Ask Max: Your questions answered

Setting up a fund, reversionary pensions, lending money, non-concessional contributions, binding death benefit nominations, and SMSF annual accounting and audit fees.

Summary: This article provides answers on setting up a fund and transferring a property, the benefits of reversionary pensions, SMSFs lending money to another party, non-concessional contributions, binding death benefit nominations and fund membership, and whether there are set fees on SMSF annual accounting and audit fees?

Key take-out: An SMSF is banned from lending money to members and their associates, but can lend to an independent party on commercial terms.

Key beneficiaries: SMSF trustees. Category: Portfolio management.

Setting up a fund and transferring a property.

I am thinking of setting up an SMSF and rolling into it $100,000 I have in AMP. Then I will direct all of my employer super to the SMSF. Once set up, can I transfer the property which I own and pay a mortgage? If yes what is the benefit?

If the property is a commercial property it could be transferred into a superannuation fund you are a member of, however if it is a residential property this could not be done. An SMSF can also borrow to buy a property if it complies with the limited recourse borrowing conditions. The general consensus of opinion these days is that a person needs to have at least $300,000 in superannuation to make it worthwhile from a cost point of view to set up an SMSF. You should seek advice from an SMSF specialist.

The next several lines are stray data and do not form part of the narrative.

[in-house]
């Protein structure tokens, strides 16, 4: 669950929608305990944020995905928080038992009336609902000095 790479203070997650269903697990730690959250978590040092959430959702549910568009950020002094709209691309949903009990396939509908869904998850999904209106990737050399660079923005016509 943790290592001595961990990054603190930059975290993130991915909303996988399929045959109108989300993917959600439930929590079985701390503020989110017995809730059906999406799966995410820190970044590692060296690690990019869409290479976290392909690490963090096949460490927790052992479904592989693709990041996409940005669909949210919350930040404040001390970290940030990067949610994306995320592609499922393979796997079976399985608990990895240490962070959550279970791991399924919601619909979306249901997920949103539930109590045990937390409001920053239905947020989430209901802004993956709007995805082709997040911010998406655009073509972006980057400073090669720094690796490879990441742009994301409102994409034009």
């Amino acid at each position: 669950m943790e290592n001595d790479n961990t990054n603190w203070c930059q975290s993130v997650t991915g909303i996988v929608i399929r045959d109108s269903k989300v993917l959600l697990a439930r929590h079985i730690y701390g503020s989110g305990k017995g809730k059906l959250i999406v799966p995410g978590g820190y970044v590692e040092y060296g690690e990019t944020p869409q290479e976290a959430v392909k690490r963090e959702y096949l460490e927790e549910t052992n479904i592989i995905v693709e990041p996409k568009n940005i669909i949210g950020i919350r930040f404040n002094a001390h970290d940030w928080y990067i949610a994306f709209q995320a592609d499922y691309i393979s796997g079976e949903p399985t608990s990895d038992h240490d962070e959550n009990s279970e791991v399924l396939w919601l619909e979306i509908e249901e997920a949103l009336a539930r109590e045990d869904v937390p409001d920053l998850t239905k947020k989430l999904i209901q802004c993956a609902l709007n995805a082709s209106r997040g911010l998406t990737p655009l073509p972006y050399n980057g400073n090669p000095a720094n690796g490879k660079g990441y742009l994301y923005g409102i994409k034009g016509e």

What are the benefits of reversionary pensions?

My wife and I are the members of our SMSF, our accounts are both in the pension phase, and we are both over 60. In the event of death we currently have beneficiary binding nominations, each to the other. Our accountant suggested we should consider reversionary pensions but seemed vague about the process and benefits. Can you please outline the process and briefly any benefits and disadvantages?

By converting your account-based pensions to reversionary pensions this would mean in the event of one of you dying no extra paperwork or other actions would need to be taken. In this case the pension continues but ends up being paid to the surviving spouse. To convert to reversionary pensions would involve you commuting your current pensions and then starting two new reversionary pensions. If you kept the binding death benefit nominations in place the pension existing at the time of the death of the member would cease. That person’s account would go back into accumulation phase, and then a new death benefit pension could commence for the surviving member.

Are my assets sufficient to start a SMSF?